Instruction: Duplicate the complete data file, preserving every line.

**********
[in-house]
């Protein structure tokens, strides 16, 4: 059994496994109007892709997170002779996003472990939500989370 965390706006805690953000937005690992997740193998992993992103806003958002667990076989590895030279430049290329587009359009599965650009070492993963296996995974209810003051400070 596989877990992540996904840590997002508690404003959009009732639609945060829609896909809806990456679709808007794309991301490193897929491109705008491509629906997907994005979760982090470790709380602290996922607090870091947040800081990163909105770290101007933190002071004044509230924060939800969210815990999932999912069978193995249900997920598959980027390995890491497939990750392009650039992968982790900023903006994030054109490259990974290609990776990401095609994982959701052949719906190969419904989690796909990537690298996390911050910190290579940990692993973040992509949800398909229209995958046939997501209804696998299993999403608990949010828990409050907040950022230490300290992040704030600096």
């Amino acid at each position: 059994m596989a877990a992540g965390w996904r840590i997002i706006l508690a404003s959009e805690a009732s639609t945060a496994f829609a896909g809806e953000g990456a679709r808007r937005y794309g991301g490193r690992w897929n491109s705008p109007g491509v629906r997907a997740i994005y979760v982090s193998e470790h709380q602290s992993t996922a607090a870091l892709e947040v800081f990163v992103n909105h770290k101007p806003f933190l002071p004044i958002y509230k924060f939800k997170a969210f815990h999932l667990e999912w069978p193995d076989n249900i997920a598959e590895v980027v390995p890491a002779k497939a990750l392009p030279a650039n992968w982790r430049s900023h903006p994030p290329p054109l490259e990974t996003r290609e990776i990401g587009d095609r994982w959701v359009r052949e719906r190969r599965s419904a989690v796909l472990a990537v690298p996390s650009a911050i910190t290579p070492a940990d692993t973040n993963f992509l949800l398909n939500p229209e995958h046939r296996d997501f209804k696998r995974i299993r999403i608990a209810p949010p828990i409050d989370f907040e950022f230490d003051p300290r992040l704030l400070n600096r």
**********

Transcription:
[in-house]
């Protein structure tokens, strides 16, 4: 059994496994109007892709997170002779996003472990939500989370 965390706006805690953000937005690992997740193998992993992103806003958002667990076989590895030279430049290329587009359009599965650009070492993963296996995974209810003051400070 596989877990992540996904840590997002508690404003959009009732639609945060829609896909809806990456679709808007794309991301490193897929491109705008491509629906997907994005979760982090470790709380602290996922607090870091947040800081990163909105770290101007933190002071004044509230924060939800969210815990999932999912069978193995249900997920598959980027390995890491497939990750392009650039992968982790900023903006994030054109490259990974290609990776990401095609994982959701052949719906190969419904989690796909990537690298996390911050910190290579940990692993973040992509949800398909229209995958046939997501209804696998299993999403608990949010828990409050907040950022230490300290992040704030600096």
């Amino acid at each position: 059994m596989a877990a992540g965390w996904r840590i997002i706006l508690a404003s959009e805690a009732s639609t945060a496994f829609a896909g809806e953000g990456a679709r808007r937005y794309g991301g490193r690992w897929n491109s705008p109007g491509v629906r997907a997740i994005y979760v982090s193998e470790h709380q602290s992993t996922a607090a870091l892709e947040v800081f990163v992103n909105h770290k101007p806003f933190l002071p004044i958002y509230k924060f939800k997170a969210f815990h999932l667990e999912w069978p193995d076989n249900i997920a598959e590895v980027v390995p890491a002779k497939a990750l392009p030279a650039n992968w982790r430049s900023h903006p994030p290329p054109l490259e990974t996003r290609e990776i990401g587009d095609r994982w959701v359009r052949e719906r190969r599965s419904a989690v796909l472990a990537v690298p996390s650009a911050i910190t290579p070492a940990d692993t973040n993963f992509l949800l398909n939500p229209e995958h046939r296996d997501f209804k696998r995974i299993r999403i608990a209810p949010p828990i409050d989370f907040e950022f230490d003051p300290r992040l704030l400070n600096r």